My objection is that I don't want to keep track of wounds, vitality, shields, armor, and barrier, all with their own refresh cycles.
Hmm.  How about this:

Defenses in Mass Effect: Your character may possess several defensive powers as well as the shielding unit incorporated in every species combat uniforms and many forms of civilian clothes.  Each power has a quality associated with it:

Reinforced: Barriers provide this quality.  You take no damage from attacks while the barrier is up.  Barriers are vulnerable to warp powers and warp ammo as noted in each power's description.  Reinforced overrides armored and shielded.

Armored: Armor powers (not just DR) provide this quality.  You receive DR and or Damage Resistance as noted in the power.  On a critical hit, an attacker may spend up to 4 action dice to end all armor powers for that many rounds.  Incinerate and fire based damage does bonus damage to armored targets.

Shielded: You have this quality while you have more than 50% of your vitality.  Overload and disruptor ammo does bonus damage to you.  On a critical hit, an attacker may spend up to 4 action dice.  Your vitality drops to 50%, losing the shielded quality and you may not refresh for 1 round per action die after the first spent. Shielded overrides armored.

Exposed: You have this quality all the time.  You take damage according to your type.  Critical hits do wound damage.  This quality is overridden by the other three qualities.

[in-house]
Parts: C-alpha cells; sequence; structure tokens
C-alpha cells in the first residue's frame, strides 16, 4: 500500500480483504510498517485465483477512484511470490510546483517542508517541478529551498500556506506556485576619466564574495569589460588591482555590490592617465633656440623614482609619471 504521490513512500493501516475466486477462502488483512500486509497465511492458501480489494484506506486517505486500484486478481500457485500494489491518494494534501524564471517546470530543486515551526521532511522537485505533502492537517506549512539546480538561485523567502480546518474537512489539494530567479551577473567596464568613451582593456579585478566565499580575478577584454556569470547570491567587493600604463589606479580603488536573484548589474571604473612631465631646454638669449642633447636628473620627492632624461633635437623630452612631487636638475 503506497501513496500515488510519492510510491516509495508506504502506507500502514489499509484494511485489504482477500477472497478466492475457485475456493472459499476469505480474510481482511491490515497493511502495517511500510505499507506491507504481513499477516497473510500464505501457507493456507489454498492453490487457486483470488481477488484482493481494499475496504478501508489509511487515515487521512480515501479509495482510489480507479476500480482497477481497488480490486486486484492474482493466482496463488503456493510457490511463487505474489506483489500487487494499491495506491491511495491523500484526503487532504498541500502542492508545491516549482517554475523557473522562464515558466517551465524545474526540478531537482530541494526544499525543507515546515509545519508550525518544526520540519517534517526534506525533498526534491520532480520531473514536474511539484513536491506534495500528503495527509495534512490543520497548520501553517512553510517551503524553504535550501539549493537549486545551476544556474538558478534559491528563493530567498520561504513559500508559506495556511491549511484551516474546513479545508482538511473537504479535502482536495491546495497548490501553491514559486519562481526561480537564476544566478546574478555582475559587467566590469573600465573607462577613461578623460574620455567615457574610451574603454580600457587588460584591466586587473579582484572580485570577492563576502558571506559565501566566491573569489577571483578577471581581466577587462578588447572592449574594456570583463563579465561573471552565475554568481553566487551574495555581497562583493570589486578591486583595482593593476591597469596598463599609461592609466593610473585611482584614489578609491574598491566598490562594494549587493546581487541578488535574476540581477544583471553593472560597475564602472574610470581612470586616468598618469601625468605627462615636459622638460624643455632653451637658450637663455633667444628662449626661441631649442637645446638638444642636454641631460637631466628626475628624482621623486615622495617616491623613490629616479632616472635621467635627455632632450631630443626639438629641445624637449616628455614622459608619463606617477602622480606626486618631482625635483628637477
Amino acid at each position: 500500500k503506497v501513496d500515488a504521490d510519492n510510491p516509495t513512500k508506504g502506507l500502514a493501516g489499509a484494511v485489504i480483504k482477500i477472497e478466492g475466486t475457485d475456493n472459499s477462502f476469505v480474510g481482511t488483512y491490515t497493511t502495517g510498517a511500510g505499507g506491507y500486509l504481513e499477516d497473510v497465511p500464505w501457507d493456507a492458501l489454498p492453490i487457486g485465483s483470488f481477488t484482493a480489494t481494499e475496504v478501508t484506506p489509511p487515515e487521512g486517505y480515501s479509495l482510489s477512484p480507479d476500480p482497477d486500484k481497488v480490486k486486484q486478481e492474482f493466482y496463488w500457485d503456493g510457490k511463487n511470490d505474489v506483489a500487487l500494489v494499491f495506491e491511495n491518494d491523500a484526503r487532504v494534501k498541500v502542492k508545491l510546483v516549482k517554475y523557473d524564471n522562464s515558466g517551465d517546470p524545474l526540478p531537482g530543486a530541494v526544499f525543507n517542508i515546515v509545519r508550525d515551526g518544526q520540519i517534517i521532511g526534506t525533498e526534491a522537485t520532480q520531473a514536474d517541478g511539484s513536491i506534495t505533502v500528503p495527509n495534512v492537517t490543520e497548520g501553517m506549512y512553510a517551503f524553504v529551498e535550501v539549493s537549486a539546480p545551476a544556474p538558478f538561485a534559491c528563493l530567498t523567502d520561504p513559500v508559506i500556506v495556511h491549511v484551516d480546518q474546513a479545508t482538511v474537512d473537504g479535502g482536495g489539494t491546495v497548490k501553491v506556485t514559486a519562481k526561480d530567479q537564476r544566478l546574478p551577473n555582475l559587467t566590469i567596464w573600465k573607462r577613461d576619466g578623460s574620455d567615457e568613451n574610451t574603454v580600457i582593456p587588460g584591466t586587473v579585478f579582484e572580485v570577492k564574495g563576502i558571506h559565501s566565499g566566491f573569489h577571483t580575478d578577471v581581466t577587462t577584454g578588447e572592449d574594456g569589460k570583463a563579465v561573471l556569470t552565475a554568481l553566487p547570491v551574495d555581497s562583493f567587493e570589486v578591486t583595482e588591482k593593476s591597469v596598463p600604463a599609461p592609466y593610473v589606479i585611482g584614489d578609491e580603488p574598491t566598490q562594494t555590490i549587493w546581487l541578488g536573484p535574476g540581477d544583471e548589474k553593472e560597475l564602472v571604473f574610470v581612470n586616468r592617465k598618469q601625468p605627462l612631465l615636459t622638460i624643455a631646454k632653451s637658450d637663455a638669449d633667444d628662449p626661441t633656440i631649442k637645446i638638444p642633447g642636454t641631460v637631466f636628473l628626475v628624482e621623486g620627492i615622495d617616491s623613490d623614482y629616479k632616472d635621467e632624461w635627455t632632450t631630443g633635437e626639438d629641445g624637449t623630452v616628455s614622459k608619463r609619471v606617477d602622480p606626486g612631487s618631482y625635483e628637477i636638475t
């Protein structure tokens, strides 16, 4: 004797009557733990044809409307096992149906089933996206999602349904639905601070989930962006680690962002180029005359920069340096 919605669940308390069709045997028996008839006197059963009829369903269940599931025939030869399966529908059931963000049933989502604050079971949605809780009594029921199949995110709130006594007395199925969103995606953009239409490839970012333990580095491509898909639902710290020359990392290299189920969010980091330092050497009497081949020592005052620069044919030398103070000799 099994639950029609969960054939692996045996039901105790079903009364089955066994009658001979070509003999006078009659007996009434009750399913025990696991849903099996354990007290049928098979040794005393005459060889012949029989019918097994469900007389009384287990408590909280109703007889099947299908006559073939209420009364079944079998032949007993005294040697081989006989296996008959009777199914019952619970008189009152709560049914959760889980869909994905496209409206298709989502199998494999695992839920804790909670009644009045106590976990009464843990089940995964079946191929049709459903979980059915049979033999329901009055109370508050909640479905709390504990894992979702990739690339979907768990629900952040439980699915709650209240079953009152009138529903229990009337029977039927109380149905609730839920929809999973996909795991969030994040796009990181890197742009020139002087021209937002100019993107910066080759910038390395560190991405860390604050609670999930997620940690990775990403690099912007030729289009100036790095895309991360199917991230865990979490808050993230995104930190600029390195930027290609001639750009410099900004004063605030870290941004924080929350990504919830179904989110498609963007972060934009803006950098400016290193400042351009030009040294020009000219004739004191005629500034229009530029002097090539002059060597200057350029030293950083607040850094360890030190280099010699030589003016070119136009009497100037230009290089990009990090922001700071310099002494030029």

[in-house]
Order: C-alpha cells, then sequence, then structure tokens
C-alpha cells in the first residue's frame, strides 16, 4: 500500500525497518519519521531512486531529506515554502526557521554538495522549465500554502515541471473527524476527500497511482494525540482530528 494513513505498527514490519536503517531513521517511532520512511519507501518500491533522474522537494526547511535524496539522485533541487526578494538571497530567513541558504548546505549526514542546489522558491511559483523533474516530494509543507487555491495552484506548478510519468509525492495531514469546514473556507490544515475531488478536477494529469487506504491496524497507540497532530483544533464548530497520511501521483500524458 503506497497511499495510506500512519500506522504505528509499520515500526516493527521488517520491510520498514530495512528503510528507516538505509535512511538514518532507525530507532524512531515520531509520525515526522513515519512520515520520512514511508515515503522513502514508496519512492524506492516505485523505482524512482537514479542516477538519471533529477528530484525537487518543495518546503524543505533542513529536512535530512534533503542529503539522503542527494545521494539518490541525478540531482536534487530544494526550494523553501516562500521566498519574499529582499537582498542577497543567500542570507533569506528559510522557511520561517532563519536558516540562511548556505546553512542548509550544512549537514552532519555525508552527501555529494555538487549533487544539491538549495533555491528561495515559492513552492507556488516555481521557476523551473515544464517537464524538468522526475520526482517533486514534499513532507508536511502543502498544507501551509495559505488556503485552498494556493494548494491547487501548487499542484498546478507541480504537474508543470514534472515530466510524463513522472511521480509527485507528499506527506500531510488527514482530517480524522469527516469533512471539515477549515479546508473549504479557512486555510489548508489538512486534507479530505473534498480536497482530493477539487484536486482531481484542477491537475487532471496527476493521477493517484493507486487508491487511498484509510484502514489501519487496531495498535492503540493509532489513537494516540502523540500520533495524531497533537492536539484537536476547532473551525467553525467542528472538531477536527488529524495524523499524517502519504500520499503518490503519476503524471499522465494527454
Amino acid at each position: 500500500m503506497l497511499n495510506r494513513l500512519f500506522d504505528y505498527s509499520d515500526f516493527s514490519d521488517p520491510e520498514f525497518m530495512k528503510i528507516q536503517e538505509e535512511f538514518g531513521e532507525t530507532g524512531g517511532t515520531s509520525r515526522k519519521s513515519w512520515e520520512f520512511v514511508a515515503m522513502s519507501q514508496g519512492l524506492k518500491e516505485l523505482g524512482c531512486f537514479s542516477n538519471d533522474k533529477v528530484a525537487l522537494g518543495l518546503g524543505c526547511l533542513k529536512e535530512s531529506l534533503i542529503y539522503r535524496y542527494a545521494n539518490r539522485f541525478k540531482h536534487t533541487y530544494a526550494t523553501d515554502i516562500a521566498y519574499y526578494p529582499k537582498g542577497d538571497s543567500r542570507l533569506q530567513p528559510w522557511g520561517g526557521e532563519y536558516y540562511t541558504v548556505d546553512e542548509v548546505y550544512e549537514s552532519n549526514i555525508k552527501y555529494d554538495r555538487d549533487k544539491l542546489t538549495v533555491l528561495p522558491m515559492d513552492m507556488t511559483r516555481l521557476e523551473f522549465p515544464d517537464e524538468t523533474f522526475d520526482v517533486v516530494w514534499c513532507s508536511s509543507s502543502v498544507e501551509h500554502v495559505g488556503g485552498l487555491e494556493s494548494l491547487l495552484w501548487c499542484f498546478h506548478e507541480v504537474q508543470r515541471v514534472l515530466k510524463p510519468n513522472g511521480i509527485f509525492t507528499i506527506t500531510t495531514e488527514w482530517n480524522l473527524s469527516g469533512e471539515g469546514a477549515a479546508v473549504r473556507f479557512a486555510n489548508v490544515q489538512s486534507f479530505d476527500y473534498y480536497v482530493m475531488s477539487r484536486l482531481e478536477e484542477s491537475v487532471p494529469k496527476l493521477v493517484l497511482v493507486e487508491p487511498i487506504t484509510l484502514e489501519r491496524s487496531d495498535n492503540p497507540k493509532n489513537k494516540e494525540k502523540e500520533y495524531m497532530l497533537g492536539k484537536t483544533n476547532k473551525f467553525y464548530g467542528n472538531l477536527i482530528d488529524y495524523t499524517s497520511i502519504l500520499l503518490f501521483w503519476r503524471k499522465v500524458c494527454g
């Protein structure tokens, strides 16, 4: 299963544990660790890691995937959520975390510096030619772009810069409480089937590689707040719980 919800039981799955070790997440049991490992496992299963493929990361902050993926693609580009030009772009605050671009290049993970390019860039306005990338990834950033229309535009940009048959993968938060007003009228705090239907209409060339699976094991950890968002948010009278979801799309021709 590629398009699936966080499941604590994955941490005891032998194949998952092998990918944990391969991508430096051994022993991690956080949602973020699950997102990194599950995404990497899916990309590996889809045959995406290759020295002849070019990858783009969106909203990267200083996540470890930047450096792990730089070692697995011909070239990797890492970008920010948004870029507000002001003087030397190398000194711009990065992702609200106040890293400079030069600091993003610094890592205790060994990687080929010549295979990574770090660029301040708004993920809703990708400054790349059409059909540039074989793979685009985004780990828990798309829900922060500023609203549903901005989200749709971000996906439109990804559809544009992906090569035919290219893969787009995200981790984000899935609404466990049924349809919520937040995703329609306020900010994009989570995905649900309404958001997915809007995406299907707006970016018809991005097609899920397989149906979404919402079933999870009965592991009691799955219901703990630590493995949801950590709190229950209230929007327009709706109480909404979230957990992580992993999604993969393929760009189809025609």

I also like the idea of treating shields, barriers, and possibly even mass effect armor as conditions that you can gain and lose.  I'm least sure about armor, because I think it would be better for it to just provide DR and not worry about the other stuff.  Like you said, MC combat is already going to be different, and I think that's one area where we shouldn't fight that.
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« Reply #134 on: May 19, 2012, 01:39:19 PM »

Nice.  I think my only suggestion is that for most classes, the level 6/9/12/15/18 ability is one you get to choose from a list.  If I was playing this class, I would still want to have that.  Taking an extra step along a path could be one of those options.  That would be especially true if there are feats that let you take steps along ME paths.

Changing the 6/9/etc back to an appropriate list should be good if the feat based step acquisition is repeatable.  I'm also starting to think there will be less pressure to take all of the steps of a path than the videogame too.  Unfortunately, I don't have much in the way of ideas for good abilities to put in it.  Thoughts?